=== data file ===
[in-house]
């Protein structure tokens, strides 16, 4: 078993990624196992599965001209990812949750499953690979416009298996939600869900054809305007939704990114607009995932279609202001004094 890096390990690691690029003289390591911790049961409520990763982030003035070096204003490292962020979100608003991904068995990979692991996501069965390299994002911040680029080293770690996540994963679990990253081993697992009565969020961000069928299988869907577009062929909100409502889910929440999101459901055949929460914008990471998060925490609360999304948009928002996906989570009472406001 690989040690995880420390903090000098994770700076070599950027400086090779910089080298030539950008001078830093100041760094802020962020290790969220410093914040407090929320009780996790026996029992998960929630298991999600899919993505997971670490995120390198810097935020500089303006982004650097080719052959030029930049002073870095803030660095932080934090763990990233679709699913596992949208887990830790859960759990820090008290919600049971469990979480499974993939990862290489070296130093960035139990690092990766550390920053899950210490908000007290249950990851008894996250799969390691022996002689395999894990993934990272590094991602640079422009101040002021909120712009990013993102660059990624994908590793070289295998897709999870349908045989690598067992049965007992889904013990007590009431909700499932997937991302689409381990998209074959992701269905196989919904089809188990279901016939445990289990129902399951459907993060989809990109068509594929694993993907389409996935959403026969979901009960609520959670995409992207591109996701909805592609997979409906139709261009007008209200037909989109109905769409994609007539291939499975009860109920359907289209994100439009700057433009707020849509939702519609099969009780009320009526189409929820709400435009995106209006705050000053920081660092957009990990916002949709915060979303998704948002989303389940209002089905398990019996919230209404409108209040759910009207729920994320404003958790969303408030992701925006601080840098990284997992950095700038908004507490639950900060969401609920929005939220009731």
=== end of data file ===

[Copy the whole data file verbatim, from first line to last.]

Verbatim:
[in-house]
């Protein structure tokens, strides 16, 4: 078993990624196992599965001209990812949750499953690979416009298996939600869900054809305007939704990114607009995932279609202001004094 890096390990690691690029003289390591911790049961409520990763982030003035070096204003490292962020979100608003991904068995990979692991996501069965390299994002911040680029080293770690996540994963679990990253081993697992009565969020961000069928299988869907577009062929909100409502889910929440999101459901055949929460914008990471998060925490609360999304948009928002996906989570009472406001 690989040690995880420390903090000098994770700076070599950027400086090779910089080298030539950008001078830093100041760094802020962020290790969220410093914040407090929320009780996790026996029992998960929630298991999600899919993505997971670490995120390198810097935020500089303006982004650097080719052959030029930049002073870095803030660095932080934090763990990233679709699913596992949208887990830790859960759990820090008290919600049971469990979480499974993939990862290489070296130093960035139990690092990766550390920053899950210490908000007290249950990851008894996250799969390691022996002689395999894990993934990272590094991602640079422009101040002021909120712009990013993102660059990624994908590793070289295998897709999870349908045989690598067992049965007992889904013990007590009431909700499932997937991302689409381990998209074959992701269905196989919904089809188990279901016939445990289990129902399951459907993060989809990109068509594929694993993907389409996935959403026969979901009960609520959670995409992207591109996701909805592609997979409906139709261009007008209200037909989109109905769409994609007539291939499975009860109920359907289209994100439009700057433009707020849509939702519609099969009780009320009526189409929820709400435009995106209006705050000053920081660092957009990990916002949709915060979303998704948002989303389940209002089905398990019996919230209404409108209040759910009207729920994320404003958790969303408030992701925006601080840098990284997992950095700038908004507490639950900060969401609920929005939220009731």